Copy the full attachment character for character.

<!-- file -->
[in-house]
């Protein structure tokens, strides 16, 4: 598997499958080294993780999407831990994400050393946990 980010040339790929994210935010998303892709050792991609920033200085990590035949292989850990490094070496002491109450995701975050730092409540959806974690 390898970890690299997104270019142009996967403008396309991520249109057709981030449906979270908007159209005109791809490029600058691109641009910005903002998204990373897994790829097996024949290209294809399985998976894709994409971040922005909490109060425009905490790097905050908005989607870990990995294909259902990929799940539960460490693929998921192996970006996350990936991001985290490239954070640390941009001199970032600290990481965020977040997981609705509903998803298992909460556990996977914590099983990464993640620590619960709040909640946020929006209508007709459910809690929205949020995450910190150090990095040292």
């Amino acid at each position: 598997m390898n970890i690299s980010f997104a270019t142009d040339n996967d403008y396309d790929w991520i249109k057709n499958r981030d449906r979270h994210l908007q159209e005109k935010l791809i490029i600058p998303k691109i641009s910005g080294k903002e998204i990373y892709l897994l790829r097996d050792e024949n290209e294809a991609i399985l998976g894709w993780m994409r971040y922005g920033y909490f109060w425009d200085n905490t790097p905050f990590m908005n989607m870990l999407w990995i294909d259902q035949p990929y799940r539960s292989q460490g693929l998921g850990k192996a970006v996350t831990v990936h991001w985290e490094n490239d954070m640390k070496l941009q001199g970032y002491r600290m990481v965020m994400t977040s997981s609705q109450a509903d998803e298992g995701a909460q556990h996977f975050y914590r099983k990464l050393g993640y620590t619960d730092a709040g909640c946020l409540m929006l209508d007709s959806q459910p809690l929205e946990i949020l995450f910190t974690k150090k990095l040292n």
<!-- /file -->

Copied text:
[in-house]
């Protein structure tokens, strides 16, 4: 598997499958080294993780999407831990994400050393946990 980010040339790929994210935010998303892709050792991609920033200085990590035949292989850990490094070496002491109450995701975050730092409540959806974690 390898970890690299997104270019142009996967403008396309991520249109057709981030449906979270908007159209005109791809490029600058691109641009910005903002998204990373897994790829097996024949290209294809399985998976894709994409971040922005909490109060425009905490790097905050908005989607870990990995294909259902990929799940539960460490693929998921192996970006996350990936991001985290490239954070640390941009001199970032600290990481965020977040997981609705509903998803298992909460556990996977914590099983990464993640620590619960709040909640946020929006209508007709459910809690929205949020995450910190150090990095040292």
């Amino acid at each position: 598997m390898n970890i690299s980010f997104a270019t142009d040339n996967d403008y396309d790929w991520i249109k057709n499958r981030d449906r979270h994210l908007q159209e005109k935010l791809i490029i600058p998303k691109i641009s910005g080294k903002e998204i990373y892709l897994l790829r097996d050792e024949n290209e294809a991609i399985l998976g894709w993780m994409r971040y922005g920033y909490f109060w425009d200085n905490t790097p905050f990590m908005n989607m870990l999407w990995i294909d259902q035949p990929y799940r539960s292989q460490g693929l998921g850990k192996a970006v996350t831990v990936h991001w985290e490094n490239d954070m640390k070496l941009q001199g970032y002491r600290m990481v965020m994400t977040s997981s609705q109450a509903d998803e298992g995701a909460q556990h996977f975050y914590r099983k990464l050393g993640y620590t619960d730092a709040g909640c946020l409540m929006l209508d007709s959806q459910p809690l929205e946990i949020l995450f910190t974690k150090k990095l040292n």